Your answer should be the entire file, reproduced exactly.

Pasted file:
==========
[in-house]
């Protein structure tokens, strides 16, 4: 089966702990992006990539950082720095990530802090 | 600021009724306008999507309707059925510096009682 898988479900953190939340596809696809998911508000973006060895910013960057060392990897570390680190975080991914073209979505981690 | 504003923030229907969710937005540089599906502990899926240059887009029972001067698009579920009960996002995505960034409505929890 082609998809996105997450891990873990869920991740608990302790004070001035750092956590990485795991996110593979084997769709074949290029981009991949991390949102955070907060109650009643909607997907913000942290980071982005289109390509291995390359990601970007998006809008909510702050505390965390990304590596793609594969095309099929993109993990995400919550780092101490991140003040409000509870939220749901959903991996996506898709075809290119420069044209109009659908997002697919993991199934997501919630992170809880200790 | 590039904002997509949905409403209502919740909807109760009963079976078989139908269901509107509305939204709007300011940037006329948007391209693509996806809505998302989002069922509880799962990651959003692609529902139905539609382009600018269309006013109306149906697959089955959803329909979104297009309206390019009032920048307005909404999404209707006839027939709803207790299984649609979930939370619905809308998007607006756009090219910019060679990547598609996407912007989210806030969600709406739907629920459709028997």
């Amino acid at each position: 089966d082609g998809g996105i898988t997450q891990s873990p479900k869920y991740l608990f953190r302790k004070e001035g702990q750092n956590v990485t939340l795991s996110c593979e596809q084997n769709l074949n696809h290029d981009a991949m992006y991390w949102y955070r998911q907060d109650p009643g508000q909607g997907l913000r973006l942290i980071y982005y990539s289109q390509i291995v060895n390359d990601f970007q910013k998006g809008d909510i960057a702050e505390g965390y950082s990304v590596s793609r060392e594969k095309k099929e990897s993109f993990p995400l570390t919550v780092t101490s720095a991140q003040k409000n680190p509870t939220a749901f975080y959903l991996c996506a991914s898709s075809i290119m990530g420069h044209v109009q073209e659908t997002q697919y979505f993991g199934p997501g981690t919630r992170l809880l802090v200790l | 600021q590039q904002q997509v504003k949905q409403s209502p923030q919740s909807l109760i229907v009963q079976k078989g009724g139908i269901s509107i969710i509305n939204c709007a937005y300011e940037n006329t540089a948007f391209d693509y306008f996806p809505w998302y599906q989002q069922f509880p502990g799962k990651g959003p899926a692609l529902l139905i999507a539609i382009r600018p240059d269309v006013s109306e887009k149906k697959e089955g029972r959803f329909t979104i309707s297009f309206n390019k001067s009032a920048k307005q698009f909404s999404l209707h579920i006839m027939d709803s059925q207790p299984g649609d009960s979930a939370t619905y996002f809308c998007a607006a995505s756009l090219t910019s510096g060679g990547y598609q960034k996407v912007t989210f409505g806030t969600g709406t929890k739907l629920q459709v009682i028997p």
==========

[in-house]
């Protein structure tokens, strides 16, 4: 089966702990992006990539950082720095990530802090 | 600021009724306008999507309707059925510096009682 898988479900953190939340596809696809998911508000973006060895910013960057060392990897570390680190975080991914073209979505981690 | 504003923030229907969710937005540089599906502990899926240059887009029972001067698009579920009960996002995505960034409505929890 082609998809996105997450891990873990869920991740608990302790004070001035750092956590990485795991996110593979084997769709074949290029981009991949991390949102955070907060109650009643909607997907913000942290980071982005289109390509291995390359990601970007998006809008909510702050505390965390990304590596793609594969095309099929993109993990995400919550780092101490991140003040409000509870939220749901959903991996996506898709075809290119420069044209109009659908997002697919993991199934997501919630992170809880200790 | 590039904002997509949905409403209502919740909807109760009963079976078989139908269901509107509305939204709007300011940037006329948007391209693509996806809505998302989002069922509880799962990651959003692609529902139905539609382009600018269309006013109306149906697959089955959803329909979104297009309206390019009032920048307005909404999404209707006839027939709803207790299984649609979930939370619905809308998007607006756009090219910019060679990547598609996407912007989210806030969600709406739907629920459709028997």
């Amino acid at each position: 089966d082609g998809g996105i898988t997450q891990s873990p479900k869920y991740l608990f953190r302790k004070e001035g702990q750092n956590v990485t939340l795991s996110c593979e596809q084997n769709l074949n696809h290029d981009a991949m992006y991390w949102y955070r998911q907060d109650p009643g508000q909607g997907l913000r973006l942290i980071y982005y990539s289109q390509i291995v060895n390359d990601f970007q910013k998006g809008d909510i960057a702050e505390g965390y950082s990304v590596s793609r060392e594969k095309k099929e990897s993109f993990p995400l570390t919550v780092t101490s720095a991140q003040k409000n680190p509870t939220a749901f975080y959903l991996c996506a991914s898709s075809i290119m990530g420069h044209v109009q073209e659908t997002q697919y979505f993991g199934p997501g981690t919630r992170l809880l802090v200790l | 600021q590039q904002q997509v504003k949905q409403s209502p923030q919740s909807l109760i229907v009963q079976k078989g009724g139908i269901s509107i969710i509305n939204c709007a937005y300011e940037n006329t540089a948007f391209d693509y306008f996806p809505w998302y599906q989002q069922f509880p502990g799962k990651g959003p899926a692609l529902l139905i999507a539609i382009r600018p240059d269309v006013s109306e887009k149906k697959e089955g029972r959803f329909t979104i309707s297009f309206n390019k001067s009032a920048k307005q698009f909404s999404l209707h579920i006839m027939d709803s059925q207790p299984g649609d009960s979930a939370t619905y996002f809308c998007a607006a995505s756009l090219t910019s510096g060679g990547y598609q960034k996407v912007t989210f409505g806030t969600g709406t929890k739907l629920q459709v009682i028997p």